The second differentiator was interesting too. While Katie emphasized the a la carte message and specifically mentioned that Perceptis was attractive to the company because it served non-Blackboard customers and reinforced the message that they want to provide services to schools using other LMSs, she also said that Blackboard’s knowledge of the learning technology stack and, more importantly, the learning data, gives them an edge helping support their customers in making data-driven decisions. There aren’t many service providers who can make that claim right now. To be honest, I’m not sure that Blackboard can either yet. As I have written previously, the heritage of Blackboard’s analytics product is not really with learning analytics and they are still in the early stages of moving into this space. That said, Phil and I are impressed with their decision to hire John Whitmer as Director for Platform Analytics and Educational Research. As Phil has observed, Instructure has gotten strong benefits from hiring academic Jared Stein. Likewise, Al Essa led some pretty major conceptual work on analytics at Desire2Learn before they lost him to McGraw Hill. John is a solid researcher in the field of learning analytics and just the sort of guy that Blackboard needs to help them figure out how to deliver on their claims that they understand how educational data can provide insights enabling better student support.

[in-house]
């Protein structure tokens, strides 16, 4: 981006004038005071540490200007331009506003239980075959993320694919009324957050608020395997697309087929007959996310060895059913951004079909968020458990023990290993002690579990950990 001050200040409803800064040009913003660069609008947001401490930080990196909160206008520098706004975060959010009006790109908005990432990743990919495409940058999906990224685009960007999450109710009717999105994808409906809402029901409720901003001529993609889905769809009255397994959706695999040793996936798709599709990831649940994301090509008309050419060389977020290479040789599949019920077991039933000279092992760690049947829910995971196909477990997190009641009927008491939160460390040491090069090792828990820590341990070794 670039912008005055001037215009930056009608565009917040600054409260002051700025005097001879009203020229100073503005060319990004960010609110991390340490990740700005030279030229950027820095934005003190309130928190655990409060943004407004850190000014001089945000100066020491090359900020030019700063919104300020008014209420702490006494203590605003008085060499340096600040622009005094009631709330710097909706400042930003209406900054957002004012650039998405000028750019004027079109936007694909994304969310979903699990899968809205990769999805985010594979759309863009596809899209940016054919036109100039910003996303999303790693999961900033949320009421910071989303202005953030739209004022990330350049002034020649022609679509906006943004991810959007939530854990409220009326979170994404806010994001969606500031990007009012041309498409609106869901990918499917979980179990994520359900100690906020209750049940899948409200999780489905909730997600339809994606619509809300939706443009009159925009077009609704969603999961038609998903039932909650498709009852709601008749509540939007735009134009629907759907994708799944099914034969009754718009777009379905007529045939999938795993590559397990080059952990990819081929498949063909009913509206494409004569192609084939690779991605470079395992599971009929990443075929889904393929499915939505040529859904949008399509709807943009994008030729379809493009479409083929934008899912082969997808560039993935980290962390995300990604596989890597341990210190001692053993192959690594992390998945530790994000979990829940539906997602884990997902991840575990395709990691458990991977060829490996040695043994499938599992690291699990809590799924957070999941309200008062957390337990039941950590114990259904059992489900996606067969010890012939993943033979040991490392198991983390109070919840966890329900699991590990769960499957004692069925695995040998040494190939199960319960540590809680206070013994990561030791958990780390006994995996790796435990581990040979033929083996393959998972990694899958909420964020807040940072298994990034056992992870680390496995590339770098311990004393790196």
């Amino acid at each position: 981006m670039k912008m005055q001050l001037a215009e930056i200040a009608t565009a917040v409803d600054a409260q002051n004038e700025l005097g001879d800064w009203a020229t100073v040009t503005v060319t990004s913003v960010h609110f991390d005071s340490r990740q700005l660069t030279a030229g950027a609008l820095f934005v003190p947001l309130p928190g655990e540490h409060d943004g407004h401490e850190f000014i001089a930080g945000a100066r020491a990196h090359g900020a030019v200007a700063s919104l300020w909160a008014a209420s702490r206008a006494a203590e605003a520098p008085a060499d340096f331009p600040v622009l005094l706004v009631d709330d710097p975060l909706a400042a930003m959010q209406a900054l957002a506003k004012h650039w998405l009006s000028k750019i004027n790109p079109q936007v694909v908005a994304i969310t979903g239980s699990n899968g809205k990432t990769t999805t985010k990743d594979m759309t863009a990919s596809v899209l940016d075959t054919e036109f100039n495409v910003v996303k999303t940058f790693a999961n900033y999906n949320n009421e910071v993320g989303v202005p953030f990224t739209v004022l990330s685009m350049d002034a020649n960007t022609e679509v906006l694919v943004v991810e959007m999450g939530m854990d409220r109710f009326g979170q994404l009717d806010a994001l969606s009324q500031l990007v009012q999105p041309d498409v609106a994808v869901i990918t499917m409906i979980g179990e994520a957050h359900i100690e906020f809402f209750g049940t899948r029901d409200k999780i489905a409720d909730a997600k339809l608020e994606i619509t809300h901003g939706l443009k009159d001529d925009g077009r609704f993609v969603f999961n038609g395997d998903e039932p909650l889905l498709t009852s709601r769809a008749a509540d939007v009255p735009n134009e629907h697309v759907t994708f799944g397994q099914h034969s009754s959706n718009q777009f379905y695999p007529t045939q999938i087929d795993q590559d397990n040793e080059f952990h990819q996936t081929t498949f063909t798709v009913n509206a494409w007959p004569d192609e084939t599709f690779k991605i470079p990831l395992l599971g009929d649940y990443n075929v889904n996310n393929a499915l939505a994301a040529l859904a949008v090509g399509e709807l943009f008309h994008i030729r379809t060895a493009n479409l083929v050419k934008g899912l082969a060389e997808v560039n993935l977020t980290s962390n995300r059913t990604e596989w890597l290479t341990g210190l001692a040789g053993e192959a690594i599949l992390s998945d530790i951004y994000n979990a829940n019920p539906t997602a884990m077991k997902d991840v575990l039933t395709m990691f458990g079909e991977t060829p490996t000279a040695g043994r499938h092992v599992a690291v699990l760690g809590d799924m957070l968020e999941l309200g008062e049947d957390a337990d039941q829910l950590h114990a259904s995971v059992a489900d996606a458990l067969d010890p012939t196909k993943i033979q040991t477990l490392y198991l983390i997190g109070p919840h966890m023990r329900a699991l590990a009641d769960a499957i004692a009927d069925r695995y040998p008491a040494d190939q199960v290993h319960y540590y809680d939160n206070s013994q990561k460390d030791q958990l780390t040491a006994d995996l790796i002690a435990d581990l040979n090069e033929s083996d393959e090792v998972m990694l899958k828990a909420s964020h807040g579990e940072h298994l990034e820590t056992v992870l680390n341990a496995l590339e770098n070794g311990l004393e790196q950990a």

Obviously, I’m reading tea leaves here. Speaking of data, Phil and I will both be at BbWorld next week and should have more concrete moves by Blackboard to analyze.
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In this presentation I look at the needs and demands of people seeking learning with the models and designs offered by traditional institutions, and in the spirit of reclaiming learning describe a new network-based sysyetm of education with the learner managing his or her education.Network EDFE Seminar Series, London School of Economics (Keynote) Jul 09, 2014 [Comment]